The sordid fall of YouTube in promoting scams
With great influence comes great responsibility. Unfortunately, YouTube seems to ignore this.
Last weekend, I was watching a sports stream on YouTube. Talented and fearless athletes on the screen, a glass of wine in one hand and a cat purring underneath the other, you know, those perfect Saturday afternoons. If only streaming wasn’t interrupted every few minutes by annoying ads. They usually come in a series of two ads that are played in a row, which can be skipped after five seconds.
Just when I was thinking of subscribing to a paid version to free myself from learning more about flying detergents, half-eaten doughnuts, striped slippers and the best tampons ever, I saw the following:
„To verify your address, just send 0.5 to 200 ETH to the address below and get 1 to 400 ETH (x2 back)“.
This tired old proposition, which would offend anyone slightly familiar with the world of cryptomone technology (including my grandmother), was accompanied by a video interview with Changpeng Zhao of Binance taken from what appears to be a Forbes event. The shot was embellished with the Ethereum and Binance logos.
A suitably ambiguous policy
If I want to post a video of my little nephew dancing to a pop song, he risks being quickly blocked for violating intellectual property rights. Is that fair? Possibly.
When an educational streaming video on crypto currency is organised by Cointelegraph or a crypto currency vlogger, it runs the risk of being blocked for „harmful content“, which has happened several times this year so far. This is ridiculous.
If people keep falling for Elon Musk’s fake scams offering Bitcoin Millionaire (BTC) from countless fake accounts created specifically to cheat, it’s not YouTube’s responsibility. OK, I totally agree; everyone needs to do their own research when making any investment decision. But no one seems to be responsible for the ads that YouTube exposes its audience to. Atrocious.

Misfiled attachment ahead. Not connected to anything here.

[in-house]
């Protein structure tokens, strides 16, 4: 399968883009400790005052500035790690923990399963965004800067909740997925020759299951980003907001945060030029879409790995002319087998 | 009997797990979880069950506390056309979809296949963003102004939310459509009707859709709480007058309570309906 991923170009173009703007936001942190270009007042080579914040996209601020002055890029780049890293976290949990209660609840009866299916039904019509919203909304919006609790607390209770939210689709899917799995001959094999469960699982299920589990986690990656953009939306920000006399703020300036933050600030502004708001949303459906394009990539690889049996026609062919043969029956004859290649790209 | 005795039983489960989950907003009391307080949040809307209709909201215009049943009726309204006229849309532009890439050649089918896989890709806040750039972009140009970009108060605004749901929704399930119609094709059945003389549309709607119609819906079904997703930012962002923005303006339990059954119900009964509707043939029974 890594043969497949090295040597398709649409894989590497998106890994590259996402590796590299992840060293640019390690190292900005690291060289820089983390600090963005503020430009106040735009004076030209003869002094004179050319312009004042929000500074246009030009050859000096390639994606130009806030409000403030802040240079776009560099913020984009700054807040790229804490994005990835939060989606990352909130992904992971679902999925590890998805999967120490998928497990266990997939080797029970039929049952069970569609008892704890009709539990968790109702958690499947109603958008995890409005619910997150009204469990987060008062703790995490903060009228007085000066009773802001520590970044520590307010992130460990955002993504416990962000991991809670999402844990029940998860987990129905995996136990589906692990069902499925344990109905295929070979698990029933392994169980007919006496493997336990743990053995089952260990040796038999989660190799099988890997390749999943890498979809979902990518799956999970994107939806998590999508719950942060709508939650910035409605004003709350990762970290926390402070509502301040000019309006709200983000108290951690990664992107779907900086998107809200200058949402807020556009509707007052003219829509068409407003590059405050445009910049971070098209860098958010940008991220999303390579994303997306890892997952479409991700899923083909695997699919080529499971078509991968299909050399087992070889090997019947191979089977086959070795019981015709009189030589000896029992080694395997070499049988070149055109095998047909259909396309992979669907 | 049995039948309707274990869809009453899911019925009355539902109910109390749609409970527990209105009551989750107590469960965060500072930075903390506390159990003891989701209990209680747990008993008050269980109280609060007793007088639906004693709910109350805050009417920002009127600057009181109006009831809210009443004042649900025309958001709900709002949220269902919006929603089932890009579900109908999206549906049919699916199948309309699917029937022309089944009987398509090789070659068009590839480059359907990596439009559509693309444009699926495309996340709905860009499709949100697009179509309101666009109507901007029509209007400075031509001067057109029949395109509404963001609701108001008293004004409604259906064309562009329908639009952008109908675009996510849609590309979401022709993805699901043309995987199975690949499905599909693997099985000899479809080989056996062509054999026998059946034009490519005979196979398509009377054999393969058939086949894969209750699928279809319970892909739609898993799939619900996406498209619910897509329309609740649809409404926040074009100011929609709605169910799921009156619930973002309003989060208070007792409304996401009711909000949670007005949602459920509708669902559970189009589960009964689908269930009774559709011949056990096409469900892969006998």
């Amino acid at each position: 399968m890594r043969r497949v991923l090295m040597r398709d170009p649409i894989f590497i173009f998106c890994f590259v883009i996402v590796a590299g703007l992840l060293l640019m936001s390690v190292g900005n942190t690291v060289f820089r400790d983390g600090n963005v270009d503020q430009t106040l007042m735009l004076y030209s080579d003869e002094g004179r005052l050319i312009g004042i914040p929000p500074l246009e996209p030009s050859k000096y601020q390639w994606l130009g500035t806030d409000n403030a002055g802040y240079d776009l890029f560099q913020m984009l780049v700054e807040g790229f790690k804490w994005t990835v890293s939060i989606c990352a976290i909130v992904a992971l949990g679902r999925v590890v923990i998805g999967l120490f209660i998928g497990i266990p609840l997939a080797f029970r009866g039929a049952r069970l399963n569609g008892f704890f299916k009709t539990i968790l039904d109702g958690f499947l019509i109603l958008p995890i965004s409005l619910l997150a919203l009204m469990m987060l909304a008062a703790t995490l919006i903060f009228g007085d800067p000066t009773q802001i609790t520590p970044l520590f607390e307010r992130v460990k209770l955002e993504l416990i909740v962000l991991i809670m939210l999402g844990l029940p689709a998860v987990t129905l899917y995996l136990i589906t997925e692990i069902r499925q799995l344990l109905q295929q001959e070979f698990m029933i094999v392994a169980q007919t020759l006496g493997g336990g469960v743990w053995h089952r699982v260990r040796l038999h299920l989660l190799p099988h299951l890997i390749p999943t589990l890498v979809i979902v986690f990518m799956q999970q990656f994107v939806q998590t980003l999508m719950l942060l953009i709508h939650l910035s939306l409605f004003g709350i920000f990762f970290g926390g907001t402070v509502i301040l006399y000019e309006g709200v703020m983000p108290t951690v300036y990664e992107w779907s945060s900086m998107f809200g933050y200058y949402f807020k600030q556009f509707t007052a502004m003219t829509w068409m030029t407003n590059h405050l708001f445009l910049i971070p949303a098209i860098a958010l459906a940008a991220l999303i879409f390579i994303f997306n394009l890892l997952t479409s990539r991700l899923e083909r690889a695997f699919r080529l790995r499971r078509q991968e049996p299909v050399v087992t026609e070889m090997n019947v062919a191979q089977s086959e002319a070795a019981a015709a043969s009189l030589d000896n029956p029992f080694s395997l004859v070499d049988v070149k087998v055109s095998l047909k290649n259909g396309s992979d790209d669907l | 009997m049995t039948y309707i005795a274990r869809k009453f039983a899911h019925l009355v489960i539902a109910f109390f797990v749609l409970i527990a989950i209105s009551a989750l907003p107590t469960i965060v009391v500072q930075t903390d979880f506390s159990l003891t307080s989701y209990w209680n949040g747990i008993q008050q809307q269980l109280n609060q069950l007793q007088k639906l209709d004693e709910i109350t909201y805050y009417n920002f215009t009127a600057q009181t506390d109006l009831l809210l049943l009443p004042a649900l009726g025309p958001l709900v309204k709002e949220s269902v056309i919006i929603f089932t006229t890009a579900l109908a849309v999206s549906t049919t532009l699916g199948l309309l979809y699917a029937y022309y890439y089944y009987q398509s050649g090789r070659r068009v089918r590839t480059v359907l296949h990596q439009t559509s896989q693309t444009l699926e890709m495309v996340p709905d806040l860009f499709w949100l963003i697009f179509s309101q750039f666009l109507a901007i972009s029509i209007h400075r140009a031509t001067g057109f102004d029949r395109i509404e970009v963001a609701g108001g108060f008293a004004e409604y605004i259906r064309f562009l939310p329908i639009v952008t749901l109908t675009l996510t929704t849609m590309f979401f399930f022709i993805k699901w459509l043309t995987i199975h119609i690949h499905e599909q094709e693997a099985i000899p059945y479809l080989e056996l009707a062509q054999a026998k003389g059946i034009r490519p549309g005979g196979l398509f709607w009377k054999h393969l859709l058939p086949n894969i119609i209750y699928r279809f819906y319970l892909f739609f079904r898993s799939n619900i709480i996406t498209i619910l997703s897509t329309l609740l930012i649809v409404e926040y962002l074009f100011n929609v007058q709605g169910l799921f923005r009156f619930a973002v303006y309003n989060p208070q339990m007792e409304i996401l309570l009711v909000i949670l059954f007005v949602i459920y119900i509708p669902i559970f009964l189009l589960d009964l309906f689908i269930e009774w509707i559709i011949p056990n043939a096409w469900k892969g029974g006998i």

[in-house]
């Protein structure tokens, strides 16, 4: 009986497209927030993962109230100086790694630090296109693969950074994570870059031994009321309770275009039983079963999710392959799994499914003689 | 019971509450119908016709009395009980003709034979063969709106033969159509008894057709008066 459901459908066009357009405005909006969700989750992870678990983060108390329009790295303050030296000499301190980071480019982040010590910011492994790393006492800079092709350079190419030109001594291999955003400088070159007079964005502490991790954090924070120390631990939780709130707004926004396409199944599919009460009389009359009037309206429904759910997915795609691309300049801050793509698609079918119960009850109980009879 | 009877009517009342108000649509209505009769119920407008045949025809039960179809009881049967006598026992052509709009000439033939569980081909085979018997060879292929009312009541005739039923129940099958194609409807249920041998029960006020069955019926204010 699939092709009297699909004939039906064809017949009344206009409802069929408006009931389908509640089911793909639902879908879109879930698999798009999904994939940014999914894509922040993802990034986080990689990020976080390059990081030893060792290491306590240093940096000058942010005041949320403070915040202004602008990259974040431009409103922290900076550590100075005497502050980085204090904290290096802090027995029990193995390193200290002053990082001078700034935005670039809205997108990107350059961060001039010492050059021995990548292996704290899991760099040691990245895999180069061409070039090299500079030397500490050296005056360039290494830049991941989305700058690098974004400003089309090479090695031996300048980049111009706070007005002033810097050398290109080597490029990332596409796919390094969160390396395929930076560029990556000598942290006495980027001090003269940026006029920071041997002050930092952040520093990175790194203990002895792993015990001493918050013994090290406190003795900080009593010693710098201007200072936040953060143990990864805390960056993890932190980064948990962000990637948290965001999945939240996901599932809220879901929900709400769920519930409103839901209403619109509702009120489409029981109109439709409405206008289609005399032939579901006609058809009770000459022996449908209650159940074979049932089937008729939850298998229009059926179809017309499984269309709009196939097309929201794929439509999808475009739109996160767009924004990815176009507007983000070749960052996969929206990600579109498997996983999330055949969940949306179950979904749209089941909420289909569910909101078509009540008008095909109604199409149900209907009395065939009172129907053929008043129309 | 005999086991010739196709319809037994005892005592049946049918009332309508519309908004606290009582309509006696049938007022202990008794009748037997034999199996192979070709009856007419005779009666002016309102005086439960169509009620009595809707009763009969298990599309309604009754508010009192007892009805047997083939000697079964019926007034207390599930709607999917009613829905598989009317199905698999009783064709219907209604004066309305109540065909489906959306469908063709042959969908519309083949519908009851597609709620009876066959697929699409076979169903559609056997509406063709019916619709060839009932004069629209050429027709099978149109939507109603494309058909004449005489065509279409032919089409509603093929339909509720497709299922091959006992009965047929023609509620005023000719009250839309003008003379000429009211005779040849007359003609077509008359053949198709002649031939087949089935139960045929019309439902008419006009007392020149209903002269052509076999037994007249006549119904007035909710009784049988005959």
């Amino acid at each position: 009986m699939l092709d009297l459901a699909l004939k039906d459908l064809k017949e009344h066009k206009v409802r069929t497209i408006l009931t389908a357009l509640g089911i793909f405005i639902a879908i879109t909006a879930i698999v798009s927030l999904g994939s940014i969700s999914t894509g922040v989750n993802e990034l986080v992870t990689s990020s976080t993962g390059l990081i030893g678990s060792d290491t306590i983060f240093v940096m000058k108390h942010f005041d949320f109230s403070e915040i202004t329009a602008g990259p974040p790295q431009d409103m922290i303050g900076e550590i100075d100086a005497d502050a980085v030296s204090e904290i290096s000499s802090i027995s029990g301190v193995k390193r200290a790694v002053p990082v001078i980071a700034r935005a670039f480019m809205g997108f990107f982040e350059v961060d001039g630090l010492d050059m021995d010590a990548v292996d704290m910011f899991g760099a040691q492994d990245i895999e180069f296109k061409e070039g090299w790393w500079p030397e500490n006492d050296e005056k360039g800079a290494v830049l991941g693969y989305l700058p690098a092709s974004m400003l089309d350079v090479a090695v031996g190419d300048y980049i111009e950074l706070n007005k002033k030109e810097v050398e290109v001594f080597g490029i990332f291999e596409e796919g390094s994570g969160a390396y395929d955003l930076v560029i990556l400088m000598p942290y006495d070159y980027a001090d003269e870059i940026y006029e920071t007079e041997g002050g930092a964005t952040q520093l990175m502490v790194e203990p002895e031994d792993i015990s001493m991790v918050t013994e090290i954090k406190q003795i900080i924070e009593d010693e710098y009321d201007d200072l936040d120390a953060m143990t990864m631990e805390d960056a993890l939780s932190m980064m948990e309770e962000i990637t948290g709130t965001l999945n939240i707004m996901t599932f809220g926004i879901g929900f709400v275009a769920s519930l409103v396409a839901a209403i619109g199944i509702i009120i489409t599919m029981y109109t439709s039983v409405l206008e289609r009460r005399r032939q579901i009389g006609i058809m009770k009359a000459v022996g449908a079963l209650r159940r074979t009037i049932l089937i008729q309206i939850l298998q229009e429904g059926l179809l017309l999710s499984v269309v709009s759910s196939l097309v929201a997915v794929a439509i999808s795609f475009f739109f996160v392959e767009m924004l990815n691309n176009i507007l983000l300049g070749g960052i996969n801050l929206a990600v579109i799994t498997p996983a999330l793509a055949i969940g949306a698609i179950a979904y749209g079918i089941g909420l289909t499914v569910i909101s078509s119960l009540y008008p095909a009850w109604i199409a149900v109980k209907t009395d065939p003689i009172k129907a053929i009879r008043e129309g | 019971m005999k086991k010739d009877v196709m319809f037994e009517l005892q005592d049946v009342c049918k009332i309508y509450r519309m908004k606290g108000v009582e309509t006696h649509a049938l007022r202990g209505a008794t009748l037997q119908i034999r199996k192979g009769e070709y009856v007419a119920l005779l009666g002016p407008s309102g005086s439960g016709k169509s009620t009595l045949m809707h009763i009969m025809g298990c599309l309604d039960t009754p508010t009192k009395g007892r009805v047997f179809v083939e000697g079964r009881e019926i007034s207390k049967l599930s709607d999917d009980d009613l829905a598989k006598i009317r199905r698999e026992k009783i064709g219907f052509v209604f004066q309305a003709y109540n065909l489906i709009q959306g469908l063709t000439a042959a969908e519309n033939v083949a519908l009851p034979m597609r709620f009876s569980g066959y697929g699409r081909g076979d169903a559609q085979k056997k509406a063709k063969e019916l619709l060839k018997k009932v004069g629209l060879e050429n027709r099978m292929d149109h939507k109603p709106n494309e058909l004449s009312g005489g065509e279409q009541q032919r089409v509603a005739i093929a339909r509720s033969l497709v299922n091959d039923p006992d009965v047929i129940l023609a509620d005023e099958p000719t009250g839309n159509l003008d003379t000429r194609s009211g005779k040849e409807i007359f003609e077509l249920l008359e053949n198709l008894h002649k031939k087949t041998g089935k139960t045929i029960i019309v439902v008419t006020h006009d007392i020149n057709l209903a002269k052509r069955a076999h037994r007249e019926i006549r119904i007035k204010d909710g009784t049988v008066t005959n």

The fact that the largest video hosting platform of our time is brazenly allowing itself to promote scams is deeply unfair. This brings to mind the Roman expression of pecunia non olet – that money does not stink, regardless of whether it is generated through human waste or exploitative practices. Whether it stinks or not, an unpleasant aftertaste lingers and will not be easily forgotten.
It is truly sad that one of the world’s most prominent technology companies freely puts its base of two billion users at risk by promoting crooks and scammers. Despite all the prosperity of YouTube, the platform has not bothered to implement a sufficient scam verification process for its sales team. It is highly unprofessional for such an influential organisation to lack clear policies on what advertising content is deemed suitable for monetisation.
As a journalist, I am very sensitive to bad media practices that promote bad actors, especially in the sensitive area of new technologies, where the difference between a promising project and a scam could define the sustainability of the industry. The media’s job is to double-check everything they report to the world, use reliable sources and apply scam-checking tools when necessary. Partnerships and sales should reflect the same approach.
As a user, I see no difference between harmful content and annoying scam ads placed on videos. It plays on my trust, puts my material well-being at risk and, when not harmful, is downright offensive by assuming a lack of common sense in your audience.
YouTube fails its users
This is what can be found on the YouTube website: „The safety of our creators, viewers and partners is our highest priority, and we hope that each of you will help us protect this unique and vibrant community. It is important that you understand our Community Guidelines, and the role they play in our shared responsibility to keep YouTube safe. Please take the time to carefully read the policy below. The policy clarifies:
„YouTube does not allow spam, scams or other deceptive practices that take advantage of the YouTube community. Nor do we allow content whose primary purpose is to mislead others into leaving YouTube for another site.“
It appears that one of the most influential centralised services is failing to meet its own standards which it recommends to its users for careful consideration. While the YouTube community either abides by the rules or is punished for not complying, the company gives itself a free pass when it does not follow its policy. This raises a big question as to its value to the community. Perhaps it is time to empower users and give them the right to enjoy transparent and decentralised video-hosting platforms.
With great influence comes great responsibility. It is a pity that a service used by more than 70% of US Internet users chooses to ignore that.